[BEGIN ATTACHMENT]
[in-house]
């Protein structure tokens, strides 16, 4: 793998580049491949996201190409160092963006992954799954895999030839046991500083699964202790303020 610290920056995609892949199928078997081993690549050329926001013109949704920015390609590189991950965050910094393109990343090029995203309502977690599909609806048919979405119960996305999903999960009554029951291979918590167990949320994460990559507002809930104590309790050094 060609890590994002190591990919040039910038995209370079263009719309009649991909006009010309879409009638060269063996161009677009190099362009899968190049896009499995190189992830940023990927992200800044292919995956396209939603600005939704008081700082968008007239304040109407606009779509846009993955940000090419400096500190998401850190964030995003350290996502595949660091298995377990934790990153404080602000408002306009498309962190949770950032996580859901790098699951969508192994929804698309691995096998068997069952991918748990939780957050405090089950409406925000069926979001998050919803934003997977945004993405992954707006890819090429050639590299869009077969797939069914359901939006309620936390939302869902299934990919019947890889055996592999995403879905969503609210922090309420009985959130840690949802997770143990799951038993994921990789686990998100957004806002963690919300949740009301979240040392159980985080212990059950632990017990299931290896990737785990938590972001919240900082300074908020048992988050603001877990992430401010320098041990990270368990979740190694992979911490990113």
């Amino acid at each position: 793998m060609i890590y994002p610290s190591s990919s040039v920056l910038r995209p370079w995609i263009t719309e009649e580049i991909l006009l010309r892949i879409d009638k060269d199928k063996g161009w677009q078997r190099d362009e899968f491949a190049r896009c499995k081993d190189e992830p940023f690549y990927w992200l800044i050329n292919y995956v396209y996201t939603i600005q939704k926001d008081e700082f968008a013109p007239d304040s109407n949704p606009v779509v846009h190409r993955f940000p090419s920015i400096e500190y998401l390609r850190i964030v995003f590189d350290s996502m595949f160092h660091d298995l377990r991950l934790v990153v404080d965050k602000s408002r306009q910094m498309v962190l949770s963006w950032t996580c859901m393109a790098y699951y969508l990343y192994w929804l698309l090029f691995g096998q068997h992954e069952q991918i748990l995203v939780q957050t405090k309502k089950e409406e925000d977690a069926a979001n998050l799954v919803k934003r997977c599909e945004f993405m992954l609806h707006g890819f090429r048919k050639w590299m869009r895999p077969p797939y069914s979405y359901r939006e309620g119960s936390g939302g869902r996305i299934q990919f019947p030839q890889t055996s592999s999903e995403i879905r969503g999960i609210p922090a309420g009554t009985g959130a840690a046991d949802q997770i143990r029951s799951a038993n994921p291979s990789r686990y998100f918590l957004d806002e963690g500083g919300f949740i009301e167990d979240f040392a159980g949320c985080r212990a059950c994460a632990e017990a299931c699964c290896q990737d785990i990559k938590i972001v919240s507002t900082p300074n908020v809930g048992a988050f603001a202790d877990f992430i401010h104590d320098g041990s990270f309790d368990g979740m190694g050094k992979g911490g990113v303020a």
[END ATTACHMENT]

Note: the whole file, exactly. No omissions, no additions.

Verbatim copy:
[in-house]
């Protein structure tokens, strides 16, 4: 793998580049491949996201190409160092963006992954799954895999030839046991500083699964202790303020 610290920056995609892949199928078997081993690549050329926001013109949704920015390609590189991950965050910094393109990343090029995203309502977690599909609806048919979405119960996305999903999960009554029951291979918590167990949320994460990559507002809930104590309790050094 060609890590994002190591990919040039910038995209370079263009719309009649991909006009010309879409009638060269063996161009677009190099362009899968190049896009499995190189992830940023990927992200800044292919995956396209939603600005939704008081700082968008007239304040109407606009779509846009993955940000090419400096500190998401850190964030995003350290996502595949660091298995377990934790990153404080602000408002306009498309962190949770950032996580859901790098699951969508192994929804698309691995096998068997069952991918748990939780957050405090089950409406925000069926979001998050919803934003997977945004993405992954707006890819090429050639590299869009077969797939069914359901939006309620936390939302869902299934990919019947890889055996592999995403879905969503609210922090309420009985959130840690949802997770143990799951038993994921990789686990998100957004806002963690919300949740009301979240040392159980985080212990059950632990017990299931290896990737785990938590972001919240900082300074908020048992988050603001877990992430401010320098041990990270368990979740190694992979911490990113």
């Amino acid at each position: 793998m060609i890590y994002p610290s190591s990919s040039v920056l910038r995209p370079w995609i263009t719309e009649e580049i991909l006009l010309r892949i879409d009638k060269d199928k063996g161009w677009q078997r190099d362009e899968f491949a190049r896009c499995k081993d190189e992830p940023f690549y990927w992200l800044i050329n292919y995956v396209y996201t939603i600005q939704k926001d008081e700082f968008a013109p007239d304040s109407n949704p606009v779509v846009h190409r993955f940000p090419s920015i400096e500190y998401l390609r850190i964030v995003f590189d350290s996502m595949f160092h660091d298995l377990r991950l934790v990153v404080d965050k602000s408002r306009q910094m498309v962190l949770s963006w950032t996580c859901m393109a790098y699951y969508l990343y192994w929804l698309l090029f691995g096998q068997h992954e069952q991918i748990l995203v939780q957050t405090k309502k089950e409406e925000d977690a069926a979001n998050l799954v919803k934003r997977c599909e945004f993405m992954l609806h707006g890819f090429r048919k050639w590299m869009r895999p077969p797939y069914s979405y359901r939006e309620g119960s936390g939302g869902r996305i299934q990919f019947p030839q890889t055996s592999s999903e995403i879905r969503g999960i609210p922090a309420g009554t009985g959130a840690a046991d949802q997770i143990r029951s799951a038993n994921p291979s990789r686990y998100f918590l957004d806002e963690g500083g919300f949740i009301e167990d979240f040392a159980g949320c985080r212990a059950c994460a632990e017990a299931c699964c290896q990737d785990i990559k938590i972001v919240s507002t900082p300074n908020v809930g048992a988050f603001a202790d877990f992430i401010h104590d320098g041990s990270f309790d368990g979740m190694g050094k992979g911490g990113v303020a």